The problem with fertility apps

Jessica Grieger

writer

Jessica Grieger

Postdoctoral research fellow, University of Adelaide

Prof Robert Norman

writer

Prof Robert Norman

Professor of Reproductive and Periconceptual Medicine, The University of Adelaide; Founding Director, The Robinson Institute

In years gone by, women would rely on the calendar on the wall to work out when their next menstrual cycle might occur. They would look to physical signs to tell them when they might be ovulating, and therefore when they’d be most likely to fall pregnant.

More recently, we’ve seen the proliferation of mobile phone applications helping women track their current cycle, predict their next cycle, and work out when the best time is to try for a baby.

There are more than 400 fertility apps available, and over 100 million women worldwide are using them.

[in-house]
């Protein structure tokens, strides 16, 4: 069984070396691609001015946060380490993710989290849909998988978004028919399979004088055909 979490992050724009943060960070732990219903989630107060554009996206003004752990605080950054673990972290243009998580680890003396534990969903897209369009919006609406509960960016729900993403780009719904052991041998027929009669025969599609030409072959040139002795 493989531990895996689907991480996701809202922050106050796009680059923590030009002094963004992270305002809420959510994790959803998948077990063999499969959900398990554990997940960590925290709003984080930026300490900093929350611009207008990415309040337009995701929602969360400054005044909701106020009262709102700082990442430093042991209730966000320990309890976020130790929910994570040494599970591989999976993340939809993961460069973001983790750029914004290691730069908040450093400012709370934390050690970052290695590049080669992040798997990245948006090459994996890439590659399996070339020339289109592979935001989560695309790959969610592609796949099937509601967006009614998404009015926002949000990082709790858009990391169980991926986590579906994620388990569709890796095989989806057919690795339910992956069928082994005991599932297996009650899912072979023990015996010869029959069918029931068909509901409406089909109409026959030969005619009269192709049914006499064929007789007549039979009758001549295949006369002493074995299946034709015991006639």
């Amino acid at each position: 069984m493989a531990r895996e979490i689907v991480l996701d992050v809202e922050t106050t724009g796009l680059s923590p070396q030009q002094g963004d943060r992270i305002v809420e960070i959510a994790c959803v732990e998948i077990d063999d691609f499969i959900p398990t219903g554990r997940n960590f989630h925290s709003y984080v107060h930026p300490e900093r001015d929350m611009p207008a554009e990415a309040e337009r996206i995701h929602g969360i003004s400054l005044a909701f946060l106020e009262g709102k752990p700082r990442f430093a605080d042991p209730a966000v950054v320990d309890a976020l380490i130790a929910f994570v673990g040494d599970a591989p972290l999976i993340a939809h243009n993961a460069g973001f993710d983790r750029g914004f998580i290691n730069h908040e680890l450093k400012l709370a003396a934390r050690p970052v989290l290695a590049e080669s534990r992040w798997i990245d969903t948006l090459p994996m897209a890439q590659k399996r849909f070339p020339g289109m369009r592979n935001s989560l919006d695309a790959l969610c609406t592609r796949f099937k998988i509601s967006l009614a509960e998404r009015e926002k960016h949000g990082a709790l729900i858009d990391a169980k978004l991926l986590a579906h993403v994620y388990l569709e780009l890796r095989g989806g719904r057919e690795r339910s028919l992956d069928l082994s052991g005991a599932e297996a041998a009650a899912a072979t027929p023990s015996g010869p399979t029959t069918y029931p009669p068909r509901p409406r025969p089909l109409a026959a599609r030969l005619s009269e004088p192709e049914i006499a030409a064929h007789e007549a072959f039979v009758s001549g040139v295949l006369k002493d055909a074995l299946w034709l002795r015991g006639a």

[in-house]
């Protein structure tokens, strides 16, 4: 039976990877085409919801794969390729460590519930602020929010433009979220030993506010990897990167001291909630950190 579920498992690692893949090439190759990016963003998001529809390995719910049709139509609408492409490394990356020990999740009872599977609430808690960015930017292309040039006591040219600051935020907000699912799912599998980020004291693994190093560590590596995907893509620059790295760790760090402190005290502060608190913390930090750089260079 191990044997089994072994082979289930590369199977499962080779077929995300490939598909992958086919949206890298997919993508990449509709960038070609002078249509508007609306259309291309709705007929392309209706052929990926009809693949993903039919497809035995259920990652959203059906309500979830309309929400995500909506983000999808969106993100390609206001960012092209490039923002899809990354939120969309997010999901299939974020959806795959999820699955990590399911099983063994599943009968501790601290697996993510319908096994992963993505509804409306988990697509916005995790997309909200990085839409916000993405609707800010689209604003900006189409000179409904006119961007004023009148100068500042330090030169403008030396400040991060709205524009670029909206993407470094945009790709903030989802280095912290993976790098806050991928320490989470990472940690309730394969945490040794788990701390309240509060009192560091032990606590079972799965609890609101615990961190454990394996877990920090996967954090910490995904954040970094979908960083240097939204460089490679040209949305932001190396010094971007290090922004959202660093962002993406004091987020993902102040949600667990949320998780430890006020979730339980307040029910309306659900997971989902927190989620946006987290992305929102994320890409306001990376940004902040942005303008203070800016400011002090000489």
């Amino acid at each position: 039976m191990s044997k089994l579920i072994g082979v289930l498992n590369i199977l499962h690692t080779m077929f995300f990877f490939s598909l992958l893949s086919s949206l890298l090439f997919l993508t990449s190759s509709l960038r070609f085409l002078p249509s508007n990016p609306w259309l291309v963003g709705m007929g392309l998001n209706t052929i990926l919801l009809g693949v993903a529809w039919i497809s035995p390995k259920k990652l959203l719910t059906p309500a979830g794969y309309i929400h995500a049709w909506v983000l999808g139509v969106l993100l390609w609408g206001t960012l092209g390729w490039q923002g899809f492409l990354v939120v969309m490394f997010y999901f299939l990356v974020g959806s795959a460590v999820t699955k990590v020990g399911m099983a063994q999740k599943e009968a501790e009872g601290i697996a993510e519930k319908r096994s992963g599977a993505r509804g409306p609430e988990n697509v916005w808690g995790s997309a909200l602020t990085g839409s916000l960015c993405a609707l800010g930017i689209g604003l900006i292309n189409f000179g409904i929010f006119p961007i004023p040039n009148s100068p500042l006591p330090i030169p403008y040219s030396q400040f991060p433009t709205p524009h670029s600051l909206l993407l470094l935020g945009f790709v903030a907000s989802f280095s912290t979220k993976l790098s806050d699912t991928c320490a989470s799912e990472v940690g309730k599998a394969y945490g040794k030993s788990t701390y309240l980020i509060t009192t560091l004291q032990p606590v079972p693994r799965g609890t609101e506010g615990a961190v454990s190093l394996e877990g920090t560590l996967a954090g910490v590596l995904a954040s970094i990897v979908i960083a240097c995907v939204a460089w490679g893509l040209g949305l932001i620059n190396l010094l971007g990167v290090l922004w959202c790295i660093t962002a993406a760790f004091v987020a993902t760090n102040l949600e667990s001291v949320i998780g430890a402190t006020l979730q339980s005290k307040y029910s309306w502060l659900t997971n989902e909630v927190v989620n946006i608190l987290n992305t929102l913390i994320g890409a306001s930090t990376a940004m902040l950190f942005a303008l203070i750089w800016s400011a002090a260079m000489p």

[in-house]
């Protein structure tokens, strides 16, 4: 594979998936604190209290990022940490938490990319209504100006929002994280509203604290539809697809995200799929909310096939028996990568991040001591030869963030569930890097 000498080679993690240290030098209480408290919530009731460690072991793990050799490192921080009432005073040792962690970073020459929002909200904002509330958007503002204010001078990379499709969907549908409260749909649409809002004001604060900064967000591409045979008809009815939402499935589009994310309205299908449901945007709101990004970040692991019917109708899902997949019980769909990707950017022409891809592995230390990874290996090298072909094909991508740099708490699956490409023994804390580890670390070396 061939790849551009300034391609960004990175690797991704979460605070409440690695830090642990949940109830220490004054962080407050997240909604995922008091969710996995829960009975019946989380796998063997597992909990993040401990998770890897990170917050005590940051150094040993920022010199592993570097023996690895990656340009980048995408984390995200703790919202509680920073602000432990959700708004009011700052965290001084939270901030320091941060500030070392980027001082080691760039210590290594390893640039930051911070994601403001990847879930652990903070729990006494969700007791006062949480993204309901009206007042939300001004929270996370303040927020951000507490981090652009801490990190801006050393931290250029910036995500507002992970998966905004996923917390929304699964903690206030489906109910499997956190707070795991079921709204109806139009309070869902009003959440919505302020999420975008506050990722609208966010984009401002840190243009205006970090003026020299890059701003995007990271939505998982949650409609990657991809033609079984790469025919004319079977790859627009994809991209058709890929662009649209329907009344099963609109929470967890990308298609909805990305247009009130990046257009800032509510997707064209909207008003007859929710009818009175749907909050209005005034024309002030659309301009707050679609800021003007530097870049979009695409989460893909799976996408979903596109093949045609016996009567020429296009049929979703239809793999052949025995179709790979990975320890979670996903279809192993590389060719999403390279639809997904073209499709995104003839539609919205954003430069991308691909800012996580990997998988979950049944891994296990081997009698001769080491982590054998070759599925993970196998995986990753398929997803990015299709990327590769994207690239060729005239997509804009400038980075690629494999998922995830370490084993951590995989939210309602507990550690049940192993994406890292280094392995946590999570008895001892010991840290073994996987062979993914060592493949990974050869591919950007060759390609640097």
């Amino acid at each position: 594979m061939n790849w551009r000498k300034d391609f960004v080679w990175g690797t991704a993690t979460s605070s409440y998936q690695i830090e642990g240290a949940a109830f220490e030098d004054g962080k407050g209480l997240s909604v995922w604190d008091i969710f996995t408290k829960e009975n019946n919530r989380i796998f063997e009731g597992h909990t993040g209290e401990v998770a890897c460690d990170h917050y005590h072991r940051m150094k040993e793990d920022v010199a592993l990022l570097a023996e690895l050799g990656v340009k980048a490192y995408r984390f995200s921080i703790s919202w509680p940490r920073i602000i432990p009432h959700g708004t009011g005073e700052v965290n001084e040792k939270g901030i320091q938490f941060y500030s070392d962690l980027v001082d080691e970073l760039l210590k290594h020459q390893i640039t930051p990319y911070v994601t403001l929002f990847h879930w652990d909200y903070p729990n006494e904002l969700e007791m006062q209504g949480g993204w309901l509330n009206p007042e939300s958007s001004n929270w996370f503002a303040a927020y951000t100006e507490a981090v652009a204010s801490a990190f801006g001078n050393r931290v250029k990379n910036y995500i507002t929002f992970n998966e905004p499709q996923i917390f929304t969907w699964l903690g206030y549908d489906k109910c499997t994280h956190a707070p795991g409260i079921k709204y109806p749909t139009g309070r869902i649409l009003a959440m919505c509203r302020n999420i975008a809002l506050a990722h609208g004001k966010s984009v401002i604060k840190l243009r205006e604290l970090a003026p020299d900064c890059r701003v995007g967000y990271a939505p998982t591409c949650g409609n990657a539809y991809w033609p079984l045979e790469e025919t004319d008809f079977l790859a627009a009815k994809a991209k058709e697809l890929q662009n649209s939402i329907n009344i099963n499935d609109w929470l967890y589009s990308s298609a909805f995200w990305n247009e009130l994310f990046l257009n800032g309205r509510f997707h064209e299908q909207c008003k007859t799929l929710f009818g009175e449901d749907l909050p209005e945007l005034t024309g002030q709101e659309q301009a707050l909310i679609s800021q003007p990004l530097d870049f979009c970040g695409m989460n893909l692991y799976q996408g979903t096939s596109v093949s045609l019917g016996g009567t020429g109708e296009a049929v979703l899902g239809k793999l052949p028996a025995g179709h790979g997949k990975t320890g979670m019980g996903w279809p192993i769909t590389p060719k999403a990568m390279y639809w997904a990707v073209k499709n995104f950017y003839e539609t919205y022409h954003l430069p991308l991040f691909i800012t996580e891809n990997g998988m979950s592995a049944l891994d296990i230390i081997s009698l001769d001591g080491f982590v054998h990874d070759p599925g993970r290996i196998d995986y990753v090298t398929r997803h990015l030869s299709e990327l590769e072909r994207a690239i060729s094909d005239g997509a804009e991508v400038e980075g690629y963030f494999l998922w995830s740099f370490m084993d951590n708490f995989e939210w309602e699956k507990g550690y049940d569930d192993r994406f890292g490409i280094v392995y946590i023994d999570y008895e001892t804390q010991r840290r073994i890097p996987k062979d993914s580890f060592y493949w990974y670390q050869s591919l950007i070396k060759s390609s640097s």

The personalisation and convenience of apps makes them empowering and attractive. But they require some caution in their use.

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Jessica Grieger

writer

Jessica Grieger

Postdoctoral research fellow, University of Adelaide

Prof Robert Norman

writer

Prof Robert Norman

Professor of Reproductive and Periconceptual Medicine, The University of Adelaide; Founding Director, The Robinson Institute

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